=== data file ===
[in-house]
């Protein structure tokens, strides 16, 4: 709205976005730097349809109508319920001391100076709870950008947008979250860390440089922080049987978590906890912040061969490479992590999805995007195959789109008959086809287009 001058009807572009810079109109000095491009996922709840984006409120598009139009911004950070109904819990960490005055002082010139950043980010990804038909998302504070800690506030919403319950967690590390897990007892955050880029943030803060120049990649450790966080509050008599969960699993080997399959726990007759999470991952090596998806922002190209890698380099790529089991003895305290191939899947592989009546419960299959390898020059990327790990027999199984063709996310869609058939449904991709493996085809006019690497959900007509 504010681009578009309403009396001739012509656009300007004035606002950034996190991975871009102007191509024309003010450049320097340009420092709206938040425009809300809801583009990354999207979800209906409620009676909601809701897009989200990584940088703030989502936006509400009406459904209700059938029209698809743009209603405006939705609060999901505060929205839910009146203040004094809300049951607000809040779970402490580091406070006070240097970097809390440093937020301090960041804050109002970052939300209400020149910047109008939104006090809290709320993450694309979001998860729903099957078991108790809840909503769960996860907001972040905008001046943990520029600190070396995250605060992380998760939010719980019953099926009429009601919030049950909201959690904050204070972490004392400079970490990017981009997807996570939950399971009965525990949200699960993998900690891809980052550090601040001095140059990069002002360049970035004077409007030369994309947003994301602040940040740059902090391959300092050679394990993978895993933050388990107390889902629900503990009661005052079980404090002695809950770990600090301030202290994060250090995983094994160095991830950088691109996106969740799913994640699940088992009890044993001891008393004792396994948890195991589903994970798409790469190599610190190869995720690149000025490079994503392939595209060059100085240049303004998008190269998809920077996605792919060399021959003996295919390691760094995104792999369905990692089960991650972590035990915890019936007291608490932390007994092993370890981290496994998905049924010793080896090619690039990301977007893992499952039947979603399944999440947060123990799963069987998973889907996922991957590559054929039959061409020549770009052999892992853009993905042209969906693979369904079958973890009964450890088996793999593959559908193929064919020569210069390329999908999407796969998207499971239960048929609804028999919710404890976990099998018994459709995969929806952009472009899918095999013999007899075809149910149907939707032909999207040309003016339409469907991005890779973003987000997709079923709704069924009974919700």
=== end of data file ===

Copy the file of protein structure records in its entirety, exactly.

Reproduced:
[in-house]
């Protein structure tokens, strides 16, 4: 709205976005730097349809109508319920001391100076709870950008947008979250860390440089922080049987978590906890912040061969490479992590999805995007195959789109008959086809287009 001058009807572009810079109109000095491009996922709840984006409120598009139009911004950070109904819990960490005055002082010139950043980010990804038909998302504070800690506030919403319950967690590390897990007892955050880029943030803060120049990649450790966080509050008599969960699993080997399959726990007759999470991952090596998806922002190209890698380099790529089991003895305290191939899947592989009546419960299959390898020059990327790990027999199984063709996310869609058939449904991709493996085809006019690497959900007509 504010681009578009309403009396001739012509656009300007004035606002950034996190991975871009102007191509024309003010450049320097340009420092709206938040425009809300809801583009990354999207979800209906409620009676909601809701897009989200990584940088703030989502936006509400009406459904209700059938029209698809743009209603405006939705609060999901505060929205839910009146203040004094809300049951607000809040779970402490580091406070006070240097970097809390440093937020301090960041804050109002970052939300209400020149910047109008939104006090809290709320993450694309979001998860729903099957078991108790809840909503769960996860907001972040905008001046943990520029600190070396995250605060992380998760939010719980019953099926009429009601919030049950909201959690904050204070972490004392400079970490990017981009997807996570939950399971009965525990949200699960993998900690891809980052550090601040001095140059990069002002360049970035004077409007030369994309947003994301602040940040740059902090391959300092050679394990993978895993933050388990107390889902629900503990009661005052079980404090002695809950770990600090301030202290994060250090995983094994160095991830950088691109996106969740799913994640699940088992009890044993001891008393004792396994948890195991589903994970798409790469190599610190190869995720690149000025490079994503392939595209060059100085240049303004998008190269998809920077996605792919060399021959003996295919390691760094995104792999369905990692089960991650972590035990915890019936007291608490932390007994092993370890981290496994998905049924010793080896090619690039990301977007893992499952039947979603399944999440947060123990799963069987998973889907996922991957590559054929039959061409020549770009052999892992853009993905042209969906693979369904079958973890009964450890088996793999593959559908193929064919020569210069390329999908999407796969998207499971239960048929609804028999919710404890976990099998018994459709995969929806952009472009899918095999013999007899075809149910149907939707032909999207040309003016339409469907991005890779973003987000997709079923709704069924009974919700």